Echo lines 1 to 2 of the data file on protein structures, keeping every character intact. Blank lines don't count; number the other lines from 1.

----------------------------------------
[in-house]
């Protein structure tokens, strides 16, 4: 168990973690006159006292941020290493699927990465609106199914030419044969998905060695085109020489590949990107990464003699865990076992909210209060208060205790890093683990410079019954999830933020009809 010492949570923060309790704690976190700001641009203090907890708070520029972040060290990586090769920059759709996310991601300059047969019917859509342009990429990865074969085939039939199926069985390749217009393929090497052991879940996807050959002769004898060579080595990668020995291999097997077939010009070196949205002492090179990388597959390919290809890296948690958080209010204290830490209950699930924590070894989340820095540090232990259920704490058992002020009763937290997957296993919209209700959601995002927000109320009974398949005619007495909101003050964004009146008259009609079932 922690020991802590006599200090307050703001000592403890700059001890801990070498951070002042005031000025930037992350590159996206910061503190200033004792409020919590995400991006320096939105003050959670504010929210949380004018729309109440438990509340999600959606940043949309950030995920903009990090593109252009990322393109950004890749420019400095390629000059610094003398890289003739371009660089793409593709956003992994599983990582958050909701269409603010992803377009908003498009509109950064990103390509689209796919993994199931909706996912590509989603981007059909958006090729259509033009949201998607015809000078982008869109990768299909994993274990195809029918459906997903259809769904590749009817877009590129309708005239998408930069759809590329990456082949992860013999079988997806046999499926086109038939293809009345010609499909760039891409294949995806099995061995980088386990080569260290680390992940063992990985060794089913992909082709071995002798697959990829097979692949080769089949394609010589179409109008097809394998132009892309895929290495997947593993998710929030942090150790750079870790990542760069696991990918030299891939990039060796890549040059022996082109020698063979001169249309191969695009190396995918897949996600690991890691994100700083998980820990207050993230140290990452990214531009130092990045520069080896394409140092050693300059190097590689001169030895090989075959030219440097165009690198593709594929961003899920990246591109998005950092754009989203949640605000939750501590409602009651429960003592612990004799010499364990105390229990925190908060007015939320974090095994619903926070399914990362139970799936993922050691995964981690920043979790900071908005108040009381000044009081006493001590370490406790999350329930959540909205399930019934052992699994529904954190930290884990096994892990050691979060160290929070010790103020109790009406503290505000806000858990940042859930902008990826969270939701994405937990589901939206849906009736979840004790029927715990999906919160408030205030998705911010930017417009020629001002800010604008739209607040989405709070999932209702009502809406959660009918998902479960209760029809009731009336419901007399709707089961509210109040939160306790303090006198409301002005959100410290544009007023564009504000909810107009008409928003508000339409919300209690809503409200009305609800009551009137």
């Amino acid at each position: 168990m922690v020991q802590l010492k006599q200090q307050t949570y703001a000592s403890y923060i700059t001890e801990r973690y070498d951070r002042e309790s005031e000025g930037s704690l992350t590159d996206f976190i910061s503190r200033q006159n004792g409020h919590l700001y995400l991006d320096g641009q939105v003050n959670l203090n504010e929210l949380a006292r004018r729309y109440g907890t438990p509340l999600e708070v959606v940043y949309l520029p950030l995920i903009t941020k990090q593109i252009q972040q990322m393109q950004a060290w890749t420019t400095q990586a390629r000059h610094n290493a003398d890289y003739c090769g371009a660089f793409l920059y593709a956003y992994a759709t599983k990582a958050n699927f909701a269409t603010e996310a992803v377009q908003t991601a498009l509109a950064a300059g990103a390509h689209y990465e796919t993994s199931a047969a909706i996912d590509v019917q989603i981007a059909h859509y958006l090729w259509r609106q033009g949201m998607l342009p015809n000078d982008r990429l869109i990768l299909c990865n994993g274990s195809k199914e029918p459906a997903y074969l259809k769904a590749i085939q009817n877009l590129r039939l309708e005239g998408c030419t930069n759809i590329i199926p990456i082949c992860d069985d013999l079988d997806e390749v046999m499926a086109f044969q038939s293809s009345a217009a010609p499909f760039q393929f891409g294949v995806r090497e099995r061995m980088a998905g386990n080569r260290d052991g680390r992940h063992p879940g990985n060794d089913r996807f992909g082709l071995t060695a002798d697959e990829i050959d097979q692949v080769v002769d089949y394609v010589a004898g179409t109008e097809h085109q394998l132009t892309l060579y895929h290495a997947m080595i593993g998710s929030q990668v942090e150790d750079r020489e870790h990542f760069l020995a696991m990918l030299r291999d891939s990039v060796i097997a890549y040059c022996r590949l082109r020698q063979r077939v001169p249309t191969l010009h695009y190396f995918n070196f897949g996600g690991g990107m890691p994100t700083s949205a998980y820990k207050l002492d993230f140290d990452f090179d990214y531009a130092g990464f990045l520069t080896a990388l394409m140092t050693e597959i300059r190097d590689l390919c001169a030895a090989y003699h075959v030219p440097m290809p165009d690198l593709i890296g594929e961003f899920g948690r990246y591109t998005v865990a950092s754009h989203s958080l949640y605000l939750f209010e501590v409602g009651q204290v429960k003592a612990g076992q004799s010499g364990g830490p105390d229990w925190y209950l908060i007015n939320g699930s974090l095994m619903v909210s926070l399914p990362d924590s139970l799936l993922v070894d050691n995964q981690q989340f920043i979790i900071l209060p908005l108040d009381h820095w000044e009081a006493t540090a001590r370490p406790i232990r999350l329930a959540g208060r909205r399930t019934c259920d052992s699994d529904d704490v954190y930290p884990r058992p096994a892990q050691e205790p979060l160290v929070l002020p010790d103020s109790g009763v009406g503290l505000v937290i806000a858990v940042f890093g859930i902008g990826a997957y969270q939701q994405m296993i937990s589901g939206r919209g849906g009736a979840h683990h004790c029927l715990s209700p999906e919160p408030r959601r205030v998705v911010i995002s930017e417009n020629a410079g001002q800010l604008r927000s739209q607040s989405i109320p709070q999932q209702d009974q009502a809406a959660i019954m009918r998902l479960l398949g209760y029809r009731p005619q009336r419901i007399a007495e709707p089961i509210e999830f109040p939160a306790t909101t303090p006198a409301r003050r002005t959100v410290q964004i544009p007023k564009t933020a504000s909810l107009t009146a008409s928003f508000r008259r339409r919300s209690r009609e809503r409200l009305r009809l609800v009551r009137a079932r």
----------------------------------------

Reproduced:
[in-house]
């Protein structure tokens, strides 16, 4: 168990973690006159006292941020290493699927990465609106199914030419044969998905060695085109020489590949990107990464003699865990076992909210209060208060205790890093683990410079019954999830933020009809 010492949570923060309790704690976190700001641009203090907890708070520029972040060290990586090769920059759709996310991601300059047969019917859509342009990429990865074969085939039939199926069985390749217009393929090497052991879940996807050959002769004898060579080595990668020995291999097997077939010009070196949205002492090179990388597959390919290809890296948690958080209010204290830490209950699930924590070894989340820095540090232990259920704490058992002020009763937290997957296993919209209700959601995002927000109320009974398949005619007495909101003050964004009146008259009609079932 922690020991802590006599200090307050703001000592403890700059001890801990070498951070002042005031000025930037992350590159996206910061503190200033004792409020919590995400991006320096939105003050959670504010929210949380004018729309109440438990509340999600959606940043949309950030995920903009990090593109252009990322393109950004890749420019400095390629000059610094003398890289003739371009660089793409593709956003992994599983990582958050909701269409603010992803377009908003498009509109950064990103390509689209796919993994199931909706996912590509989603981007059909958006090729259509033009949201998607015809000078982008869109990768299909994993274990195809029918459906997903259809769904590749009817877009590129309708005239998408930069759809590329990456082949992860013999079988997806046999499926086109038939293809009345010609499909760039891409294949995806099995061995980088386990080569260290680390992940063992990985060794089913992909082709071995002798697959990829097979692949080769089949394609010589179409109008097809394998132009892309895929290495997947593993998710929030942090150790750079870790990542760069696991990918030299891939990039060796890549040059022996082109020698063979001169249309191969695009190396995918897949996600690991890691994100700083998980820990207050993230140290990452990214531009130092990045520069080896394409140092050693300059190097590689001169030895090989075959030219440097165009690198593709594929961003899920990246591109998005950092754009989203949640605000939750501590409602009651429960003592612990004799010499364990105390229990925190908060007015939320974090095994619903926070399914990362139970799936993922050691995964981690920043979790900071908005108040009381000044009081006493001590370490406790999350329930959540909205399930019934052992699994529904954190930290884990096994892990050691979060160290929070010790103020109790009406503290505000806000858990940042859930902008990826969270939701994405937990589901939206849906009736979840004790029927715990999906919160408030205030998705911010930017417009020629001002800010604008739209607040989405709070999932209702009502809406959660009918998902479960209760029809009731009336419901007399709707089961509210109040939160306790303090006198409301002005959100410290544009007023564009504000909810107009008409928003508000339409919300209690809503409200009305609800009551009137």